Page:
On the Road… To Finding the Perfect Pizza
On the Road… To Finding the Perfect Pizza
The city of Napoli divides a crowd. For some it is dirty, dangerous and not-lacking in petty crime. For others its downsides and utter chaos pale when compared to its enthralling – even intoxicating – vibrancy filled with an abundance of treasures in the form of art, architecture and history. Yet what is almost universally agreed upon is that the pizza of Naples – with its unctuous mozzarella di buffalo and delectably sweet pomodori di San Marzano – is absolutely, categorically, the best in the world.
I’m the kind of person who enjoys questioning authority and interrogating beliefs that masquerade as facts. But even I had been moved by the countless, lyrical descriptions of the ways that three simple ingredients – the local D.O.P. tomatoes cultivated in the volcanic soils of the infamous Mount Vesuvius, the water buffalo mozzarella of Campagna, along with a fistful of fresh basil leaves – combine in a special Neapolitan pizza oven to create a culinary experience of near-religious proportions. As I sat at one of Naples’ recommended pizzerias with my travel companions, two of our Basilico store managers, sipping a cold local beer, I felt no need to be cynical – just excited about the delicious pizza alla Margherita that was to come.
It was through the very first bite that the lofty myth of Neapolitan pizza disintegrated on my palate. It wasn’t horrible, surely better than most of what one might find in a London pizza restaurant. It just neither lived up to the hype, nor was it a ‘good’ pizza by any definition.
Hoping this was just a one-off, we visited another pizzeria. And then another. We ate our way through Pizzeria d’é Figliole and then Pizzeria Dal Presidente, from one celebrated Naples pizzeria to another… and it was all pretty ordinary. Many edges collapsed and many bottoms were burnt. In truth there may have been a decent pizza here or there, but a far cry from the otherworldly delights for which Naples was allegedly famous.
So what went wrong?
Somewhere along the way, it seems that Neapolitan pizza culture has gone slightly off the rails. We saw crispy deep-fried pizzas that were the polar opposite of the fresh and fragrant Margheritas of Neapolitan legend. We also saw what I would call ‘frantic attempts’ to appeal to families and children of locals and tourists, alike; the most offensive of which were pizzas topped with hot dog – or wurstel, as they call it – and French fries.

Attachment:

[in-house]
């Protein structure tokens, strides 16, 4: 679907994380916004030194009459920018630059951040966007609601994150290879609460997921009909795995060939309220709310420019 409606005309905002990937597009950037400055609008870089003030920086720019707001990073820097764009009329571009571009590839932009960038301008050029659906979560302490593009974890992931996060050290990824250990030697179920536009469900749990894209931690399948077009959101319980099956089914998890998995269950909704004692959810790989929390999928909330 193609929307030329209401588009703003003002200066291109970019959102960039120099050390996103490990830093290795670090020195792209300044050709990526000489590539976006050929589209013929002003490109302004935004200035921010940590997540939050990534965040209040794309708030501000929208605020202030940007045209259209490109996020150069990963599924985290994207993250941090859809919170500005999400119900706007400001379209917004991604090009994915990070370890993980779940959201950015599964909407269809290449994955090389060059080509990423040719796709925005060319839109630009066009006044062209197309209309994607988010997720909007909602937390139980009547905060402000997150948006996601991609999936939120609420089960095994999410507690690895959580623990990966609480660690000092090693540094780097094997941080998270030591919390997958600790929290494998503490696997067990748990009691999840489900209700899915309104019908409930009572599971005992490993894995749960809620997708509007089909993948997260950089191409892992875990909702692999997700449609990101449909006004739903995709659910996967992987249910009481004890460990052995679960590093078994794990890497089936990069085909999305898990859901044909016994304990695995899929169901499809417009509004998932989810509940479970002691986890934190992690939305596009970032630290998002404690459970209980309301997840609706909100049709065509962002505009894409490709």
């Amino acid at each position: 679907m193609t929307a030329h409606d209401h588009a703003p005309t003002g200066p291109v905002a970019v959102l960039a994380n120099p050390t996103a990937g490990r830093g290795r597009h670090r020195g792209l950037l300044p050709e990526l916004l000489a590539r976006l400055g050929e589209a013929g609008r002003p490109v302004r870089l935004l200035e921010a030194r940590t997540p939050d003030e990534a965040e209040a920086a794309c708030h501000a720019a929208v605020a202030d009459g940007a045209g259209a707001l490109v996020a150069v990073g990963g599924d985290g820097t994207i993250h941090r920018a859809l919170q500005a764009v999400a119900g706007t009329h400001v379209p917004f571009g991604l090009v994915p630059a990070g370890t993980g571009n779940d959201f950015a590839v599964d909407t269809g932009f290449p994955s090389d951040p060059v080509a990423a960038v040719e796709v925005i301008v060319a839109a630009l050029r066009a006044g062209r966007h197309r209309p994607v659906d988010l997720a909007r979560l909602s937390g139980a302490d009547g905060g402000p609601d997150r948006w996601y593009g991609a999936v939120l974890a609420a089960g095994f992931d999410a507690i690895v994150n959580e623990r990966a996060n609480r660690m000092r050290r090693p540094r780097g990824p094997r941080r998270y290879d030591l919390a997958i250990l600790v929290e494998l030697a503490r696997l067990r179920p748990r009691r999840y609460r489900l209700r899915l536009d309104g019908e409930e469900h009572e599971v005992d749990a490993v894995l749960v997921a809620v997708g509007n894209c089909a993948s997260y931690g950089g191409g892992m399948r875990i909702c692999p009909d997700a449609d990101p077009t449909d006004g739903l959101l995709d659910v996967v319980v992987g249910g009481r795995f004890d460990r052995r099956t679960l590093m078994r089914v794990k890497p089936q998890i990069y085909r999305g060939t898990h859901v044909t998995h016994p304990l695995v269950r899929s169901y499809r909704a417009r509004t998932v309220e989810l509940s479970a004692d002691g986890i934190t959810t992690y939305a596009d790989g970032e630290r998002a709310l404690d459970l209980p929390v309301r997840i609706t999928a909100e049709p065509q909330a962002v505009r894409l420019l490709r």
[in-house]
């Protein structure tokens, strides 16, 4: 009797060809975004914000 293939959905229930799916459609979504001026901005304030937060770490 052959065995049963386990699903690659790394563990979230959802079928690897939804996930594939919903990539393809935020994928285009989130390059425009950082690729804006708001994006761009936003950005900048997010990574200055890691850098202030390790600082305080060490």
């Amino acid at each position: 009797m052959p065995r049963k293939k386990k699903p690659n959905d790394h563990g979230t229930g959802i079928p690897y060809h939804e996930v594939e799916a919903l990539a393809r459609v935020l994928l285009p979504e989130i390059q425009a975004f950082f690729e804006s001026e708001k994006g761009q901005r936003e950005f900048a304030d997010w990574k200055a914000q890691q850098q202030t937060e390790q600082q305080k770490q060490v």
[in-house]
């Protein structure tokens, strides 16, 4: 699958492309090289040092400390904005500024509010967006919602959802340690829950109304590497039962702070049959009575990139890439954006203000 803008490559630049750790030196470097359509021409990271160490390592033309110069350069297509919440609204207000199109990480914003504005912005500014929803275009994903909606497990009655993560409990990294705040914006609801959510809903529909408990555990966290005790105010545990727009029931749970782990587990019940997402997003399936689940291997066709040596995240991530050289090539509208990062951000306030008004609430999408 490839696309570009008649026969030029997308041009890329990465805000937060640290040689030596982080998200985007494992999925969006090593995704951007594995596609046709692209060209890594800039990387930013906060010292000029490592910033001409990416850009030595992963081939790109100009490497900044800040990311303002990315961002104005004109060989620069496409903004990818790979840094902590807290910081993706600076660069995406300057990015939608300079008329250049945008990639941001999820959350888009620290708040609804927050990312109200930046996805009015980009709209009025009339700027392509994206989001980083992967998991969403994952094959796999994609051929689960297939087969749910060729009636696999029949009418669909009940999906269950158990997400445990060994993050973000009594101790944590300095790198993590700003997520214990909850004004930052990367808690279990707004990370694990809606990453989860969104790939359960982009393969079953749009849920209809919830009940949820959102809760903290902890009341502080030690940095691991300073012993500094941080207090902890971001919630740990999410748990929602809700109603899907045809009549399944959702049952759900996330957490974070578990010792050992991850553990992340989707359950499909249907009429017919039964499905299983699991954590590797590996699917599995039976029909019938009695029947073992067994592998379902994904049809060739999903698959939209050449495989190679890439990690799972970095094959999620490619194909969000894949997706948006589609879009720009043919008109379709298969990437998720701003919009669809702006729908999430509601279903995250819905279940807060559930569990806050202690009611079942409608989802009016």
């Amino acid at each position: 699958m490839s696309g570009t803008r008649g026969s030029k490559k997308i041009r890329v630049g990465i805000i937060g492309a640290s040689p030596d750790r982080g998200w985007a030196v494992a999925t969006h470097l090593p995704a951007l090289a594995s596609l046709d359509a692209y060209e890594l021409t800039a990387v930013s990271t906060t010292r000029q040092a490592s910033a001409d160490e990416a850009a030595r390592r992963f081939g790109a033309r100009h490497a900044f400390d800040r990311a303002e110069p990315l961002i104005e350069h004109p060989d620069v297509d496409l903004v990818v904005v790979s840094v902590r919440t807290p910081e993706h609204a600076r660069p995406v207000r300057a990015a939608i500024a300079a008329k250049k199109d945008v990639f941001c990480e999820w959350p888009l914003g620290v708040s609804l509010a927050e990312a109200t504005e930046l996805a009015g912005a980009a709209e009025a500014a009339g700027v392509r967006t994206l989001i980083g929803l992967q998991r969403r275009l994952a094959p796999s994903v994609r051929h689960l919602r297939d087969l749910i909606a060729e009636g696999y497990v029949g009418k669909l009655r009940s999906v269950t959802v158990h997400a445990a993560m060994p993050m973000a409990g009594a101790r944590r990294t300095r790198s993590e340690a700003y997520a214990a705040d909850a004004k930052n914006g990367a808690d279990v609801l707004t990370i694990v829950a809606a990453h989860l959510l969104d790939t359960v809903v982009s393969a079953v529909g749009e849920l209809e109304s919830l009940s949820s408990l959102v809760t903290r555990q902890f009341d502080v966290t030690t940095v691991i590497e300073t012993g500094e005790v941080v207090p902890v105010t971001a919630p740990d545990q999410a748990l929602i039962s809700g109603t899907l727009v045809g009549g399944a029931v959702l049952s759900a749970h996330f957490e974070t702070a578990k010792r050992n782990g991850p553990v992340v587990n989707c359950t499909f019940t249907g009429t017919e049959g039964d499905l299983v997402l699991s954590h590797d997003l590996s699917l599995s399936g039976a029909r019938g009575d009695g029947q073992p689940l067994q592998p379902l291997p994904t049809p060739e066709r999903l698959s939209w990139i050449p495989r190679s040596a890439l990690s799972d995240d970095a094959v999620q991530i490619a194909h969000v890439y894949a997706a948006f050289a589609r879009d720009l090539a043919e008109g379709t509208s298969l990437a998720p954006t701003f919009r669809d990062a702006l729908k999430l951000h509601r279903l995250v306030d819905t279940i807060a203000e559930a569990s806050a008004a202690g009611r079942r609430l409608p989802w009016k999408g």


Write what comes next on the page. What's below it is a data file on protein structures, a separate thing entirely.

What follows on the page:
My team and I were distinctly unimpressed and frankly put off. So we jumped in our Fiat Cinquecento and headed south to the neighbouring region of Calabria (the ‘toe’ of Italy) to catch up with some of Basilico’s suppliers, sincerely hoping that the second leg of our ‘pizza research trip’ would go significantly better than the first. (Yes, if you haven’t yet heard, we import our authentic Italian ingredients directly from Italy.)
Calabria is one of Italy’s poorest regions, and yet it offers some of its most stunning and esoteric ingredients. Foodies in London will be familiar with its spicy nduja sausage, but I can assure you that Calabria has even more to offer than this delicious morsel. The sweet and tasty cipolla rossa di Tropea (local red onion), Calabrese sardines, caciocavallo cheese and robust Calabrese olive oil are all gorgeous ingredients. So, to get the taste of hotdog pizza out of our mouths, we stopped along the way for some tasty treats… and we made a discovery. Crema di fave! Broad bean puree may not sound as sexy as some other Italian ingredients, but all three of us agreed that it would be absolutely amazing on a pizza. A shame for Naples that Basilico thought of it first!
Our journey culminated in two special meetings. The first of which, was a visit to our capocollo supplier, Madeo, the family establishment who single-handedly reinvigorated the traditional production of this famous ham with the native Calabrese pig – il Suino Nero di Calabria. After a tour and a traditional 4-course Italian meal, we were on to Favella, who are in my view Italy’s best producer of buffalo mozzarella, and whose delicious cheese enhances several Basilico pizzas.
Over a glass of local Greco di Tufo with our hosts at Favella, we politely shared our disappointment at the pizza of Naples, and enthused about all the delicious ingredients with which we had become reacquainted in our Calabrian road trip. Not to mention all the perfect pizza permutations (some traditional, some a bit fava-bean-wacky) that they might create for Basilico’s loyal customers back in London.
Like any good journey we encountered a few bumps along the way, but perhaps predictably found just what we were looking for right when we weren’t expecting it (I mean, when was the last time you had crema di fave on pizza!). Basilico’s faithful customers, get ready for some exciting new pizzas based on our trip… Coming soon!
prosciutto crudo is an italian dry cured ham made from the hind leg - not to be confused with proscuitto cotto which is a traditionally cooked ham.
ecuadorian cocoa is known for its amazing floral aroma and notes of dried fruit. combined with fresh full milk and white cane sugar, the result is an ice cream with a lingering complex flavour.